Fox News reports that one Texas judge just stopped the U.S. Navy from taking action against those members who, on religious grounds, have refused to get vaccinated against the coronavirus.
As you will see, the Texas judge appears to essentially be daring the U.S. Supreme Court to overrule him.
This case stems from the coronavirus vaccination mandate that Defense Secretary Lloyd Austin announced last year for all service members. 99% of the Navy has complied with the mandate, but some haven’t.
35 active-duty Navy SEALs who haven’t complied are now challenging the mandate in court. They attempted to get a religious exemption to the mandate, but the Navy refused to grant their request. And so now, the SEALs are facing the threat of being discharged from the Navy.
In the lawsuit, the SEALs are arguing that the Navy, in practice, is violating their Constitutionally-protected religious freedoms. The SEALs cite as evidence the fact that the Navy has granted hundreds of medical and administrative exemptions but only nine religious exemptions, which all went to inactive reserve members.
The legal proceedings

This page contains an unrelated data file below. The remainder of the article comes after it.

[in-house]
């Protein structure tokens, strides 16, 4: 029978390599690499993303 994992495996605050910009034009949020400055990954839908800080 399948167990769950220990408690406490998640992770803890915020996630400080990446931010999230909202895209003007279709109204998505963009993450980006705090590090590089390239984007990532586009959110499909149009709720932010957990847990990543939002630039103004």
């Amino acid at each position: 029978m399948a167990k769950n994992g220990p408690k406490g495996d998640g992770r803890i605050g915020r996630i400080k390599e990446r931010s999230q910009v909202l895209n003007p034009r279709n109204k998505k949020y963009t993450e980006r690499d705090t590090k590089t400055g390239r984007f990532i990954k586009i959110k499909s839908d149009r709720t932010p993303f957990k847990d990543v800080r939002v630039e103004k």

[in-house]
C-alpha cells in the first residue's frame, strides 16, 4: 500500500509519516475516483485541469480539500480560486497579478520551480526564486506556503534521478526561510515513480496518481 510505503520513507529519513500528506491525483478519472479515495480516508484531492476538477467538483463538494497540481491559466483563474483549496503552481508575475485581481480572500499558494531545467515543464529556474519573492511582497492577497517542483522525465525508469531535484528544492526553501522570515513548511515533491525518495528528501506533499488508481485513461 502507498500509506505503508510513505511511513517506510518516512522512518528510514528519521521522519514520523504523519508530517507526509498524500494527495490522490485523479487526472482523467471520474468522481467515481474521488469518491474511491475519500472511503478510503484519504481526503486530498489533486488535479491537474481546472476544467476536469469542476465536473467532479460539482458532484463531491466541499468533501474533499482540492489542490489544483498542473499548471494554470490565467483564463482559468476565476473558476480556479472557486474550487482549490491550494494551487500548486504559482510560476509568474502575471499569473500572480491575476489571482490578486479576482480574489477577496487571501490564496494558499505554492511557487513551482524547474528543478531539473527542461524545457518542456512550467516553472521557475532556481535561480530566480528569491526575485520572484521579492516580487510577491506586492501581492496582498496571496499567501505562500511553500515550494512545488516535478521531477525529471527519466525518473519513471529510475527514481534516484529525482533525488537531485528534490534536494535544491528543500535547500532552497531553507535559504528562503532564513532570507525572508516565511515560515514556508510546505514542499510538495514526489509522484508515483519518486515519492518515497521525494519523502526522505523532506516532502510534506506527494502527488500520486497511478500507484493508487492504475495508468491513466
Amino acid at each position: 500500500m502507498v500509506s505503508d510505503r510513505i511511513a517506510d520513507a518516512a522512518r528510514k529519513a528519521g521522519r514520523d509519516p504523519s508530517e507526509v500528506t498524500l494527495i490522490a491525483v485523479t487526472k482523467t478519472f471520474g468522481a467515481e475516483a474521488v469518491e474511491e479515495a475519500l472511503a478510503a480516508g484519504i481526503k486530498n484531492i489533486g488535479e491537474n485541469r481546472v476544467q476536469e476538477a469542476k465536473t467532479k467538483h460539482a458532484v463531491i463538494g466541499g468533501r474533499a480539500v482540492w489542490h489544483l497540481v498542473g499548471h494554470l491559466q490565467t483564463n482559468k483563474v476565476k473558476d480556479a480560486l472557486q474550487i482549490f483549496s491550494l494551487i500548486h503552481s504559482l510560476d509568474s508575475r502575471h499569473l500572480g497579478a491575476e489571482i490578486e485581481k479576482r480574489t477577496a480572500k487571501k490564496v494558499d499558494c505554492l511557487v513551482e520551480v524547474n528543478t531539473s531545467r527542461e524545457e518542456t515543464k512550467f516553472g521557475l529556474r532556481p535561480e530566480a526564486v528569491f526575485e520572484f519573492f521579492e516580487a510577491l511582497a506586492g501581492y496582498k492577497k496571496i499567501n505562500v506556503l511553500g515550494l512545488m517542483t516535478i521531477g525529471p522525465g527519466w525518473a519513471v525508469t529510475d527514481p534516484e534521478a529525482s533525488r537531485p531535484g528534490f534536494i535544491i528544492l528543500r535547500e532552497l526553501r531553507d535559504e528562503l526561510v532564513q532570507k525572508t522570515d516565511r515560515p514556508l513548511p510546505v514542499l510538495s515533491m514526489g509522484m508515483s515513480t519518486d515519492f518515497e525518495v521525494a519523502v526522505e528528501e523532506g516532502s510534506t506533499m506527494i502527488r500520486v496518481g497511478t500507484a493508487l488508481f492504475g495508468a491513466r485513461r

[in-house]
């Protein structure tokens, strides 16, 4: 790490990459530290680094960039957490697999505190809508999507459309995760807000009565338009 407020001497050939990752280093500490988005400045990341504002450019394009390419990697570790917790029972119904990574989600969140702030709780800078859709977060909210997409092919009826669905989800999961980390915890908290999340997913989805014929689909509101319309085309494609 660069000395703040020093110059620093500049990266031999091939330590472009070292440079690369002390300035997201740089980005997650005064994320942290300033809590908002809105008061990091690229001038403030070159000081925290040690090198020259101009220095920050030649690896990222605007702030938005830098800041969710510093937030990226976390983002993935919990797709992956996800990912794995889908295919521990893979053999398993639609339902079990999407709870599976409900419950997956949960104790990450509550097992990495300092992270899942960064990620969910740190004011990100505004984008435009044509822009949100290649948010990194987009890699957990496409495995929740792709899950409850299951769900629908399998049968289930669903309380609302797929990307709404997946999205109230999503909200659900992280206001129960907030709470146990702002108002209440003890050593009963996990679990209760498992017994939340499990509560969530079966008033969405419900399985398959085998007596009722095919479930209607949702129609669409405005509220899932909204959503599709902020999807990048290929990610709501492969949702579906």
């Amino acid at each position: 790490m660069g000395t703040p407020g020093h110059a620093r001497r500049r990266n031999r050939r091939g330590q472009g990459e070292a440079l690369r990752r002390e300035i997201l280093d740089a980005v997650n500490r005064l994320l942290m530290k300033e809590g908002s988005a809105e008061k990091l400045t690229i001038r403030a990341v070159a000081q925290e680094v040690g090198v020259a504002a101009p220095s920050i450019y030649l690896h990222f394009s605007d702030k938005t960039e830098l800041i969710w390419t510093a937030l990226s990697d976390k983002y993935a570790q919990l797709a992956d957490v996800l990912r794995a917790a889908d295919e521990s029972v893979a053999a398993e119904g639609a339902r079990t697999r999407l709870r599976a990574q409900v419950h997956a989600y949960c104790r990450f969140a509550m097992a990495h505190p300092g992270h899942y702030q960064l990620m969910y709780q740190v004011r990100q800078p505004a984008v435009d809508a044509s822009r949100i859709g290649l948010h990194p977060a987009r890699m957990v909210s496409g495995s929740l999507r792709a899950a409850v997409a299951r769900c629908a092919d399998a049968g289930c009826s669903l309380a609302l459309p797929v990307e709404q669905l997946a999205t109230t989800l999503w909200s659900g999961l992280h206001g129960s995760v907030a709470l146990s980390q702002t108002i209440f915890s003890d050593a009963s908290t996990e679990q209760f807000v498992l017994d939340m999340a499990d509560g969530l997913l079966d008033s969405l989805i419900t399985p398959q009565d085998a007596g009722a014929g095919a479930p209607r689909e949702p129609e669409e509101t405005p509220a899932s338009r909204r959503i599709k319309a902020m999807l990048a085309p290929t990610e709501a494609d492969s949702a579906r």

At the outset of the case, the Navy SEALs attempted to get the court to grant an injunction that would stop the Navy from enforcing the vaccine mandate while the mandate’s legality is being litigated.
In early January, Judge Reed O’Connor, the U.S. District Court Judge for the Northern District of Texas, granted that injunction. In his decision, O’Connor wrote:
The Navy service members in this case seek to vindicate the very freedoms they have sacrificed so much to protect. The COVID-19 pandemic provides the government no license to abrogate those freedoms. There is no COVID-19 exception to the First Amendment. There is no military exclusion from our Constitution.
Just recently, the U.S. Supreme Court narrowed O’Connor’s ruling on the injunction. In a brief order, the court said that the Navy is still allowed to consider the vaccination status of those challenging the vaccine mandate when making decisions about deployment, assignment, and the like.
Just this week, O’Connor decided to allow the lawsuit to go forward as a class-action lawsuit. This means that about 4,000 soldiers, in addition to the 35 Navy SEALs, are now challenging the vaccine mandate.
O’Connor also made it clear that his injunction applies to the 4,000 soldiers as well. “Even though their personal circumstances may factually differ in small ways, the threat is the same – get the jab or lose your job,” he wrote.
The likelihood is that the Biden administration will now appeal the matter to the Supreme Court, and the big question is how the justices will rule.
It ought to be noted that this case is still in its early stages. So far, the battle has been over preliminary relief. The legality of the vaccine mandate itself has not been ruled on.